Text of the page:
Daly is a 74-year-old retired construction worker. He has two sons, two daughters, and two grandchildren. Daly lives with his wife and their youngest daughter. Since he stopped working in construction, Daly focuses on planting vegetables around his home. Five years ago, Daly developed a cataract in his right eye, causing him blurry vision and sensitivity to light. He has difficulty seeing things clearly, recognizing faces, and going anywhere outside. When Daly learned about our medical partner, Children's Surgical Centre, he traveled with his son seeking treatment. On April 6th, doctors will perform a small incision cataract surgery and an intraocular lens implant in his right eye. After recovery, he will be able to see clearly. Now, he needs help to fund this $229 procedure. Daly shared, "I'm hopeful that after surgery I can see my family better again and plant vegetables easily."
Myo is a 16-year-old boy from Burma. He lives with his parents and four brothers in northern Rakhine State. Myo is a student in grade nine and his four brothers also go to school. However, they have been unable to study since the Covid-19 pandemic shut all schools. Myo’s parents are day laborers, and their family's combined income is just enough to cover their daily expenses since Myo and his brothers’ schooling is free. To survive with limited income, they forage for vegetables and fish. If they fall ill, they use traditional medicine, which is more affordable then going to a clinic or a hospital. Myo was diagnosed with a heart condition that involves a malformation of the mitral valve, which is the valve between the left atrium and left ventricle. This valve controls the flow of blood, but certain conditions may cause blood to flow backward or the valve to narrow. Currently, Myo cannot walk long distances or climb stairs because of his tiredness. Sometimes, he cannot breathe very well. Our medical partner, Burma Children Medical Fund, is requesting $1,500 to fund a mitral valve replacement for Myo. The treatment is scheduled to take place on February 7th and, once completed, will hopefully allow him to live more comfortably. Myo shared, “I am worried about my health and I feel sorry for my parents. Because of my health problems, my father had to work more days to earn more money. Also, my mother cannot work because she accompanies me and has to take care of me. I hope my school will reopen soon so that I can go back to school. One day I hope that I can become a teacher. I want to teach because there are not enough teachers in my village.”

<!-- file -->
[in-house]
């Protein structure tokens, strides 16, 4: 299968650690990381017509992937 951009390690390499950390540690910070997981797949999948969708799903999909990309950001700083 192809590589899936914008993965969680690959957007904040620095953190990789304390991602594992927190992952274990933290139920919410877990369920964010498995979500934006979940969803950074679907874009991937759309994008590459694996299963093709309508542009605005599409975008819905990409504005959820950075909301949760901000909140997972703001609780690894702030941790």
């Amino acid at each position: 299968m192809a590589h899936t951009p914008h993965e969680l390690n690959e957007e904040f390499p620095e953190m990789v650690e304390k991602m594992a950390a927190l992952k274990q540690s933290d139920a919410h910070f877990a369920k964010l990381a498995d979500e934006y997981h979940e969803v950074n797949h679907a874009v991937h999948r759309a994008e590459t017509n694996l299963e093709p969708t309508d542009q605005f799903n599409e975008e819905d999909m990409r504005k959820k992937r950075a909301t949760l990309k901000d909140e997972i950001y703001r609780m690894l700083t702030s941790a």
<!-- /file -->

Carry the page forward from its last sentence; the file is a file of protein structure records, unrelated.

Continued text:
Tola is a 16-year-old boy from Cambodia. He has one younger brother and one younger sister. His father works as a driver, and his siblings are still in school. In his free time, Tola enjoys playing football and volleyball, singing, listening to music, and meeting up with his friends. After finishing Grade 9, Tola stopped going to school and began working repairing cars in a private garage. One week ago, Tola was in an accident and damaged his left ankle. His relative, who had been to Children's Surgical Centre before, recommended him to visit the center for treatment. Tola presented with pain and swelling on his left ankle, and difficulty with walking. Our medical partner, Children's Surgical Centre, is helping Tola receive treatment. He is scheduled to undergo a closed reduction procedure on March 9th at our medical partner's care center, which will help to reduce his pain and allow him to walk with ease again. This procedure will cost $412, and he and his family need help raising money. Tola shared, "I hope I can walk again as soon as possible after my surgery."